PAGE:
Younger folks can better herd their cats and align their ducks moving in the same direction. Takes youth, energy and a desire to do all of this on a daily basis. Think of the band leader in front of the orchestra with arms raised, eyes scanning the group and moving them to his/her directions. Quietly, smoothly, to thunderous when needed. But all it takes is one tuba player to trip and stumble into the band and the conductor will be up a good portion of the night getting the band ready to play the next day. Life comes with trips and stumbles. 

But nothing has tripped or stumbled here. Maybe I feel a pending duck problem and am uneasy about that.  Fall is over the horizon and it is my favorite time of the year. Cooler temperatures, no bugs, gardens coming on and harvesting daily for the next few weeks.  Fall foliage bathes the North East from north to south in glorious color. Maybe a change of seasons and passing time affecting me? Maybe the chores around the home that I am not attending to?

Behind on the wood stacking and only me to blame. 

Two cords of wood on the ground out back and in years past, all of this would already be stacked in the wood shed. Half of it also needs to be re-split for quicker drying. Her and I can no longer easily handle the larger pieces from the woodshed pile in movement to the wood stove during winter.

Home Woodshed Art 

Neighbor's full woodshed with room for some utility storage.
I like it!!



Check in with your peeps this week.  Thanks again for stopping by.

Sunday, August 6, 2017


Our flag always turns my head. Touches places inside me.  It always has and always will.

I take the flag flying, painted on a race car as shown above or proudly shown on the side of a home or old barn, as a sign of healthy spaces.

A flower pot on a driveway entrance with a small American Flag. A flag firmly pinned to a tree on a back dirt road. The flag painted or nailed to the side of an old barn is one of my favorites. Old barns draws me too. Maybe it is the history and the stories the old barn can tell. Maybe it is the roots of the family still living on that land that tells a story. I suppose, old man, old flag, old history, old school.



Local yellow squash, zucchini and cucumbers for $0.50 cents each. Pay in the little white can using the honor system. The little black sign in the top right back say "No Farms-No Food." And yes, folks stop by, pick up fresh produce throughout the day and the honor system for paying works. If it were not for our garden coming on now, I would have picked up a few here today. Fresh local corn will be next and flood these little stands for a few weeks. How many places these days where the honor system works?



I am finding a plethora of stories and the pushing of the HBO Television Series, "Game of Thrones". For me it means not much as neither her or I have watched this series. We have basic cable but have not stepped up to one of the major carriers of movies or made for TV series networks. They all want access to our credit cards and that is where we draw the line.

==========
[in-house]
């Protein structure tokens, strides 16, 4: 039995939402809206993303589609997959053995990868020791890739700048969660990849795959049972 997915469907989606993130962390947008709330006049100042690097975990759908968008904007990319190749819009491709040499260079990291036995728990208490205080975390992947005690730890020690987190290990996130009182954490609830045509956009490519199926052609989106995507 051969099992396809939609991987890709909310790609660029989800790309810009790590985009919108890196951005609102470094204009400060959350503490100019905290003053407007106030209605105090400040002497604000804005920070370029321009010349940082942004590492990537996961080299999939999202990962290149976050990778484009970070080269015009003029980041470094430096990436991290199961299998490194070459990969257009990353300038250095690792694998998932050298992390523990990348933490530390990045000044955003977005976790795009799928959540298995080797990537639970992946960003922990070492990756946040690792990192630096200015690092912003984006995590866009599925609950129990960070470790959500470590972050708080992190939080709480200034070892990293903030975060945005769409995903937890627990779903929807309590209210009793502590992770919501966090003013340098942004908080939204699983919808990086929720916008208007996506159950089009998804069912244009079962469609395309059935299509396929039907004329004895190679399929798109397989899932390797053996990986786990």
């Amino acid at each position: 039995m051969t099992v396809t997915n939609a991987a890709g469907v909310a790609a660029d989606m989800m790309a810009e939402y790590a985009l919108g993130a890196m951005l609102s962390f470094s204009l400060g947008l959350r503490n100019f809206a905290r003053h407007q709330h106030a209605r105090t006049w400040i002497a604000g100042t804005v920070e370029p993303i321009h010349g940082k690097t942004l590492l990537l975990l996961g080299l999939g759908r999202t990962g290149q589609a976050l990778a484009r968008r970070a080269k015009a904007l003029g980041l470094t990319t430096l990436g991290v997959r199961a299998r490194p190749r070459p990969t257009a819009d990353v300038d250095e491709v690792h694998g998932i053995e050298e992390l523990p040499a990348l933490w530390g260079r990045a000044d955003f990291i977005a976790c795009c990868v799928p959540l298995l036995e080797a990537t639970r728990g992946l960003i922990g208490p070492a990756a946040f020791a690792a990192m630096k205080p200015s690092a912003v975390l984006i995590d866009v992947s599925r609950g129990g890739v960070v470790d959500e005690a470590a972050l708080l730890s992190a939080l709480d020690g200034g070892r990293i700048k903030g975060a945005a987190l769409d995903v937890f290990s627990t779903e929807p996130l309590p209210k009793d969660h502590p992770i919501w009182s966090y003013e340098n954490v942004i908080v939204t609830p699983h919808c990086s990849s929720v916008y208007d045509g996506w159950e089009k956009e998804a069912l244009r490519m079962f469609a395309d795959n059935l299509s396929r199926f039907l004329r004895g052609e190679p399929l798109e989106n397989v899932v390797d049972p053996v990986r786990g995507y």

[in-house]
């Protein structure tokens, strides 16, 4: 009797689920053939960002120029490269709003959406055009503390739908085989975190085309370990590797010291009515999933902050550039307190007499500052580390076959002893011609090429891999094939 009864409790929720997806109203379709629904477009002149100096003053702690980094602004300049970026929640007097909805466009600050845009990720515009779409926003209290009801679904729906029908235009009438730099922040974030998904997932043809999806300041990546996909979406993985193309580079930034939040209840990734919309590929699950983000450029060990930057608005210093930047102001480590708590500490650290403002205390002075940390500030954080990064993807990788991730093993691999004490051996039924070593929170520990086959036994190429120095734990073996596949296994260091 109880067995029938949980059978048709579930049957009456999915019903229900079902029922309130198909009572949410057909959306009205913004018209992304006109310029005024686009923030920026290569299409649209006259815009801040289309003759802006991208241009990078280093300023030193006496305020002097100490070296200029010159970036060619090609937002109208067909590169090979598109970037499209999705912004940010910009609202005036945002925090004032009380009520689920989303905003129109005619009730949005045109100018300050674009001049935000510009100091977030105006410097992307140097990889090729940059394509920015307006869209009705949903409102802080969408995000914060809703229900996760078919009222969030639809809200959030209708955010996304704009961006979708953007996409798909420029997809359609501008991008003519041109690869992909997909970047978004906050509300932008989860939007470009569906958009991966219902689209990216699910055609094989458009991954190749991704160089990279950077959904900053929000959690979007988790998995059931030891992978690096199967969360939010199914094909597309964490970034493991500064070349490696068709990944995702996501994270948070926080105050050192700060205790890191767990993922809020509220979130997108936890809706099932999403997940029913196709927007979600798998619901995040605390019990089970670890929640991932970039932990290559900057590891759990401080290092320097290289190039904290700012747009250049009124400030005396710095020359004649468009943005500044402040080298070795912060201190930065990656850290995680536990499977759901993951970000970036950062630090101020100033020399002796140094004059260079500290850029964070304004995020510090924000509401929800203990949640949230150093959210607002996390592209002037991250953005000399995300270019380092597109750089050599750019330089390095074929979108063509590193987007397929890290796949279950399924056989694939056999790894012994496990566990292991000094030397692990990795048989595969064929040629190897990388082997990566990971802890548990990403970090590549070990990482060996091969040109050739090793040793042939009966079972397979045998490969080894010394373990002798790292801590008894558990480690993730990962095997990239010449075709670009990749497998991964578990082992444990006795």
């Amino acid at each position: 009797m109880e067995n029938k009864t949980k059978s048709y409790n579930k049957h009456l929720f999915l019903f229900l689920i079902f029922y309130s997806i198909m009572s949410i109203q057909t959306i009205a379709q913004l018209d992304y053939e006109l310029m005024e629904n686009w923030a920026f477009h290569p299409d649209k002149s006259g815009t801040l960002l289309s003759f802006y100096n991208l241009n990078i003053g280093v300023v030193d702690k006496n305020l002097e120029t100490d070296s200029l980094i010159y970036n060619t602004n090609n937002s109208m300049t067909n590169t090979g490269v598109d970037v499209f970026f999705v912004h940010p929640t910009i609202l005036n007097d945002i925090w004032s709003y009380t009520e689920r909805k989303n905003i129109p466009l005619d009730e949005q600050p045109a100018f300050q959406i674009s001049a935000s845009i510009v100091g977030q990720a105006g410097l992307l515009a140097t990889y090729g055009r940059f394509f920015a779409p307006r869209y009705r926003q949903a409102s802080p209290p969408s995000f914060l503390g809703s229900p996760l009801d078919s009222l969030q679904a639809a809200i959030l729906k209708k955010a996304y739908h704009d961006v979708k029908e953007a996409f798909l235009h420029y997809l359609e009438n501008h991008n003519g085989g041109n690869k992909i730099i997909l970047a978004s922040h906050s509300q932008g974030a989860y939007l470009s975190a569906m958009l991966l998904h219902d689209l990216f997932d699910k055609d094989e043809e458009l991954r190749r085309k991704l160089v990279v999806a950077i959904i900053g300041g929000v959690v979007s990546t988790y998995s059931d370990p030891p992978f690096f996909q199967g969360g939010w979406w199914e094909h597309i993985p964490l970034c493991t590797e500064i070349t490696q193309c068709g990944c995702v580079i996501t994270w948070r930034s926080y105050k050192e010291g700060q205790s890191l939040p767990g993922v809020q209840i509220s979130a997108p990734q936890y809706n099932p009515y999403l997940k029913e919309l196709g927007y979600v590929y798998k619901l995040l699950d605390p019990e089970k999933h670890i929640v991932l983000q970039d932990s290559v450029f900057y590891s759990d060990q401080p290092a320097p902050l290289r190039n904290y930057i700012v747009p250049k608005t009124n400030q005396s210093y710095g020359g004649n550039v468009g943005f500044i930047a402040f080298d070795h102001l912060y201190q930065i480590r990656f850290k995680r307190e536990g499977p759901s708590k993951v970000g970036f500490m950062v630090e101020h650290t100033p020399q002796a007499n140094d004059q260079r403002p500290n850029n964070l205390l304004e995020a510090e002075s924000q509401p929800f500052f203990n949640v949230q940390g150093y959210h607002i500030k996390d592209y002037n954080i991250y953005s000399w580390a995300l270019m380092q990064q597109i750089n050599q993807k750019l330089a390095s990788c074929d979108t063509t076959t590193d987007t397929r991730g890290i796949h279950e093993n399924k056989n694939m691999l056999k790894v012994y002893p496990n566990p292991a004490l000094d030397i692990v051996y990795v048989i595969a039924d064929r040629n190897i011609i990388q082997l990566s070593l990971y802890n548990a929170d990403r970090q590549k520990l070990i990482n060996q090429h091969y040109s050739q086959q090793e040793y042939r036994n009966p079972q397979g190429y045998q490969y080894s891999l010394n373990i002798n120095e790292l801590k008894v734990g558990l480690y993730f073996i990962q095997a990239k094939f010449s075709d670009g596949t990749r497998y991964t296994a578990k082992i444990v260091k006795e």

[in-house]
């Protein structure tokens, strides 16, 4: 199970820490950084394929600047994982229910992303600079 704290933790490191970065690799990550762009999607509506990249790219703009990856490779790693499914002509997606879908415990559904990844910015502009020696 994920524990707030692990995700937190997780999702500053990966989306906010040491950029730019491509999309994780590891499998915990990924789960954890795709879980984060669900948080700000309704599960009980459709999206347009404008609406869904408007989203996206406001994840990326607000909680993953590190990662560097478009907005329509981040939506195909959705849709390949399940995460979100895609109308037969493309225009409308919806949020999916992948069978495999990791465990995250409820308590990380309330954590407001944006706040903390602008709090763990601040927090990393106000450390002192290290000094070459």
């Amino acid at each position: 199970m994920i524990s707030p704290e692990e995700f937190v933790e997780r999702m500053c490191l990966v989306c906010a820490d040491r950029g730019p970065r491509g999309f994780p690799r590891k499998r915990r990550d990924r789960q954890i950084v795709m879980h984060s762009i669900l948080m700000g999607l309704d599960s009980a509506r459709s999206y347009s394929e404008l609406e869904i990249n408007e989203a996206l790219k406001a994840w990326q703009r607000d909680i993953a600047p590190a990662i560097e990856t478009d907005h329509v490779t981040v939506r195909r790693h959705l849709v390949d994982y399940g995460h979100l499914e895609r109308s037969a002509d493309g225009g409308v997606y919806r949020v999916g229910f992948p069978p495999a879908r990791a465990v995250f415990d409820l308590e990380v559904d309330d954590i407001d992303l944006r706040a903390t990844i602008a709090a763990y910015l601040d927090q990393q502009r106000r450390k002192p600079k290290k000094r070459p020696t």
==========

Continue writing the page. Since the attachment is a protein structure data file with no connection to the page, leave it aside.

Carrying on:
We miss the good stuff. "Deadwood", "Better Call Saul", "Justified", "Battlestar Galactica" and "Firefly".  We started with the first episodes of those series and then were not able to go without.  But "Game of Thrones" had flown under our radar.

Recently, I decided to learn more. Why a first season of 2.5 million viewership to this season with 25 million viewership? Why all the hype? Why the references and comments from many sites I visit? I paused long enough to do some reviews and look deeper into the story. Was it something we were missing? Was it worth an investment to purchase Season 1?

I think, yes.

After the first two episodes this past week, I think we are in for the long haul. A good series must be started from the beginning and new viewers like us need to be patient enough to go the course w/o looking for spoilers and hints of past seasons. Have to do that.

Explicit and graphic and more to come. But; like Deadwood and Justified, graphic is ok if well written into the story and the times.  True to the peoples of that/those worlds, behaviors and mores of the era. Besides, there are dogs and dragons to come and we are fans of both.

If the grandeur of the filming seen in the first two episodes is also a hint of what is coming, then this, too, is worth our time. We are already adopting some favorite characters and disliking others. A mistake?

Another upside is that we are staying up later and not enduring the muck of cable television.

At time of publishing this weekend, GoT, seasons 2 and 3 rest, near the DVD player. Season 1 has us now. The writing, the story-telling and the acting is exceptional. Add two more fans this week to the twenty five million this season. We are acting like children on the edge of our seats. An addiction. 

The last minute of the last episode of season one was worth the price of admission.


Will leave you this week with simple enjoyment. Lego engines blowing up. I think these guys would be fun to hang with. 

Appreciate the visit this week.